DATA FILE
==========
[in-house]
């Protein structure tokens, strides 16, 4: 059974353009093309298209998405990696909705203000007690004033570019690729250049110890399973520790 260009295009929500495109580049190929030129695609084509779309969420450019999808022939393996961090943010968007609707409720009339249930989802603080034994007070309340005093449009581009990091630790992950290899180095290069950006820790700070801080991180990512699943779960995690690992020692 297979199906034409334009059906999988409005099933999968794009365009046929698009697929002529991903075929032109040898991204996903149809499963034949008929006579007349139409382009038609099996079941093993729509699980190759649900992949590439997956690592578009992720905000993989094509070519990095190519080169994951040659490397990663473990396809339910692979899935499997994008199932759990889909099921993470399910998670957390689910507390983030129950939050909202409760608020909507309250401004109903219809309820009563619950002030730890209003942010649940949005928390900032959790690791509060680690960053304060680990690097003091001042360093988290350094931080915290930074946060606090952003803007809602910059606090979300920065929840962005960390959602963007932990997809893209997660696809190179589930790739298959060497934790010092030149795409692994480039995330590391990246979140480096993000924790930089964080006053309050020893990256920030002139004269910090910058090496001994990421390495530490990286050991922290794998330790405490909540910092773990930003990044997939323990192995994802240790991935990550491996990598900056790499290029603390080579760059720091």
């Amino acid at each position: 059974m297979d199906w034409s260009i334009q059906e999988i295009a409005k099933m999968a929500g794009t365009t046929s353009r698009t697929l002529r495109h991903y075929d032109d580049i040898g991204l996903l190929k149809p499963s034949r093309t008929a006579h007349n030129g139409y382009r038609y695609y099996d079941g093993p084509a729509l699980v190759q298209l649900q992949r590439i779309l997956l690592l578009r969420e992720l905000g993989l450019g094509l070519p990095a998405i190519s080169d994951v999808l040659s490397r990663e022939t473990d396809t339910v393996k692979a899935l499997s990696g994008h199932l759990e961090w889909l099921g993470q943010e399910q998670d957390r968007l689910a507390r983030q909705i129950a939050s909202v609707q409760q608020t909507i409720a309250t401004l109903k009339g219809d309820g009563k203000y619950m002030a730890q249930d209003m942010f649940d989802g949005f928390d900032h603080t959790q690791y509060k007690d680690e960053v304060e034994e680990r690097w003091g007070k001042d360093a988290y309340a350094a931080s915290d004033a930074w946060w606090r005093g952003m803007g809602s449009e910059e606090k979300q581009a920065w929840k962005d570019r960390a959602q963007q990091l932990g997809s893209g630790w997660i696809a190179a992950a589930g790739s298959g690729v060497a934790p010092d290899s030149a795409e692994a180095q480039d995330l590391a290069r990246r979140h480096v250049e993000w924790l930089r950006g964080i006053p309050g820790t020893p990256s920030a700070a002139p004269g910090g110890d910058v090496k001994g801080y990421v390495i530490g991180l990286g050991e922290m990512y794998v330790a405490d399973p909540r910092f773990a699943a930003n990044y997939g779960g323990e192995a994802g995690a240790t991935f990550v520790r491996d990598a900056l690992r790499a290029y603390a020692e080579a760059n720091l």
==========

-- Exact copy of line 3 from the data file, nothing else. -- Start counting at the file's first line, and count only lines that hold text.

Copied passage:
């Amino acid at each position: 059974m297979d199906w034409s260009i334009q059906e999988i295009a409005k099933m999968a929500g794009t365009t046929s353009r698009t697929l002529r495109h991903y075929d032109d580049i040898g991204l996903l190929k149809p499963s034949r093309t008929a006579h007349n030129g139409y382009r038609y695609y099996d079941g093993p084509a729509l699980v190759q298209l649900q992949r590439i779309l997956l690592l578009r969420e992720l905000g993989l450019g094509l070519p990095a998405i190519s080169d994951v999808l040659s490397r990663e022939t473990d396809t339910v393996k692979a899935l499997s990696g994008h199932l759990e961090w889909l099921g993470q943010e399910q998670d957390r968007l689910a507390r983030q909705i129950a939050s909202v609707q409760q608020t909507i409720a309250t401004l109903k009339g219809d309820g009563k203000y619950m002030a730890q249930d209003m942010f649940d989802g949005f928390d900032h603080t959790q690791y509060k007690d680690e960053v304060e034994e680990r690097w003091g007070k001042d360093a988290y309340a350094a931080s915290d004033a930074w946060w606090r005093g952003m803007g809602s449009e910059e606090k979300q581009a920065w929840k962005d570019r960390a959602q963007q990091l932990g997809s893209g630790w997660i696809a190179a992950a589930g790739s298959g690729v060497a934790p010092d290899s030149a795409e692994a180095q480039d995330l590391a290069r990246r979140h480096v250049e993000w924790l930089r950006g964080i006053p309050g820790t020893p990256s920030a700070a002139p004269g910090g110890d910058v090496k001994g801080y990421v390495i530490g991180l990286g050991e922290m990512y794998v330790a405490d399973p909540r910092f773990a699943a930003n990044y997939g779960g323990e192995a994802g995690a240790t991935f990550v520790r491996d990598a900056l690992r790499a290029y603390a020692e080579a760059n720091l």